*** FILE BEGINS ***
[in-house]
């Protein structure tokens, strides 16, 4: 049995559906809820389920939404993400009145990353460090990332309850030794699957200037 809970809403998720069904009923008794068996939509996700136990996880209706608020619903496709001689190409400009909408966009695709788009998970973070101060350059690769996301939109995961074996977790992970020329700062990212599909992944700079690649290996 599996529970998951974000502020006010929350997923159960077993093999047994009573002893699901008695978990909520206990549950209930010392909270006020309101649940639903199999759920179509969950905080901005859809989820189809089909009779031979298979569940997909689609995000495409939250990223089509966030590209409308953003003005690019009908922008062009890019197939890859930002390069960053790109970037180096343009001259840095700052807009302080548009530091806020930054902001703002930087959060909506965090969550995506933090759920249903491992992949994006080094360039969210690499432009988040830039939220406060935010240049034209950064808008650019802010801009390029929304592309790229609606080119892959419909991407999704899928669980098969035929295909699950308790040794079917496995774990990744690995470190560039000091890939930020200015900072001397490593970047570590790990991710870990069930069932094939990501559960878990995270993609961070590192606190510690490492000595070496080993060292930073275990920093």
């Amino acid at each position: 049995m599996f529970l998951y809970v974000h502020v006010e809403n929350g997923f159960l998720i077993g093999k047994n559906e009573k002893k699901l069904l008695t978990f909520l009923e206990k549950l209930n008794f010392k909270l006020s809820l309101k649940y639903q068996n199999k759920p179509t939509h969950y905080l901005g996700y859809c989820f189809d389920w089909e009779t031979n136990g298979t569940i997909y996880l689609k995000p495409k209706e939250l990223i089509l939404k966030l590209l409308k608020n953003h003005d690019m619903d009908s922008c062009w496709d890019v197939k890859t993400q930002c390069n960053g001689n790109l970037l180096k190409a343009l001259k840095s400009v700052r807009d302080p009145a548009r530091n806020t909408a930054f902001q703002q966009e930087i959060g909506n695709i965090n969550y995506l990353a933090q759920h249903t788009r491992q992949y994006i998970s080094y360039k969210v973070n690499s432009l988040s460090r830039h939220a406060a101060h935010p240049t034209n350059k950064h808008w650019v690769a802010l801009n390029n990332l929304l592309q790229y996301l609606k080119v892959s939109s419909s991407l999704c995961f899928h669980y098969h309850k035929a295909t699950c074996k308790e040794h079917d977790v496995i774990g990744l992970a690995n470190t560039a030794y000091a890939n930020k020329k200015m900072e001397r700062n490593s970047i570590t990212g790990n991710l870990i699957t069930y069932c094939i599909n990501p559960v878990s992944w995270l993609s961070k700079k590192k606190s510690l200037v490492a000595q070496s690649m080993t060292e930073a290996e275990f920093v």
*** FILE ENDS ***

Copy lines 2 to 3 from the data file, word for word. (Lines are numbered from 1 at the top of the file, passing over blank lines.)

């Protein structure tokens, strides 16, 4: 049995559906809820389920939404993400009145990353460090990332309850030794699957200037 809970809403998720069904009923008794068996939509996700136990996880209706608020619903496709001689190409400009909408966009695709788009998970973070101060350059690769996301939109995961074996977790992970020329700062990212599909992944700079690649290996 599996529970998951974000502020006010929350997923159960077993093999047994009573002893699901008695978990909520206990549950209930010392909270006020309101649940639903199999759920179509969950905080901005859809989820189809089909009779031979298979569940997909689609995000495409939250990223089509966030590209409308953003003005690019009908922008062009890019197939890859930002390069960053790109970037180096343009001259840095700052807009302080548009530091806020930054902001703002930087959060909506965090969550995506933090759920249903491992992949994006080094360039969210690499432009988040830039939220406060935010240049034209950064808008650019802010801009390029929304592309790229609606080119892959419909991407999704899928669980098969035929295909699950308790040794079917496995774990990744690995470190560039000091890939930020200015900072001397490593970047570590790990991710870990069930069932094939990501559960878990995270993609961070590192606190510690490492000595070496080993060292930073275990920093």
């Amino acid at each position: 049995m599996f529970l998951y809970v974000h502020v006010e809403n929350g997923f159960l998720i077993g093999k047994n559906e009573k002893k699901l069904l008695t978990f909520l009923e206990k549950l209930n008794f010392k909270l006020s809820l309101k649940y639903q068996n199999k759920p179509t939509h969950y905080l901005g996700y859809c989820f189809d389920w089909e009779t031979n136990g298979t569940i997909y996880l689609k995000p495409k209706e939250l990223i089509l939404k966030l590209l409308k608020n953003h003005d690019m619903d009908s922008c062009w496709d890019v197939k890859t993400q930002c390069n960053g001689n790109l970037l180096k190409a343009l001259k840095s400009v700052r807009d302080p009145a548009r530091n806020t909408a930054f902001q703002q966009e930087i959060g909506n695709i965090n969550y995506l990353a933090q759920h249903t788009r491992q992949y994006i998970s080094y360039k969210v973070n690499s432009l988040s460090r830039h939220a406060a101060h935010p240049t034209n350059k950064h808008w650019v690769a802010l801009n390029n990332l929304l592309q790229y996301l609606k080119v892959s939109s419909s991407l999704c995961f899928h669980y098969h309850k035929a295909t699950c074996k308790e040794h079917d977790v496995i774990g990744l992970a690995n470190t560039a030794y000091a890939n930020k020329k200015m900072e001397r700062n490593s970047i570590t990212g790990n991710l870990i699957t069930y069932c094939i599909n990501p559960v878990s992944w995270l993609s961070k700079k590192k606190s510690l200037v490492a000595q070496s690649m080993t060292e930073a290996e275990f920093v």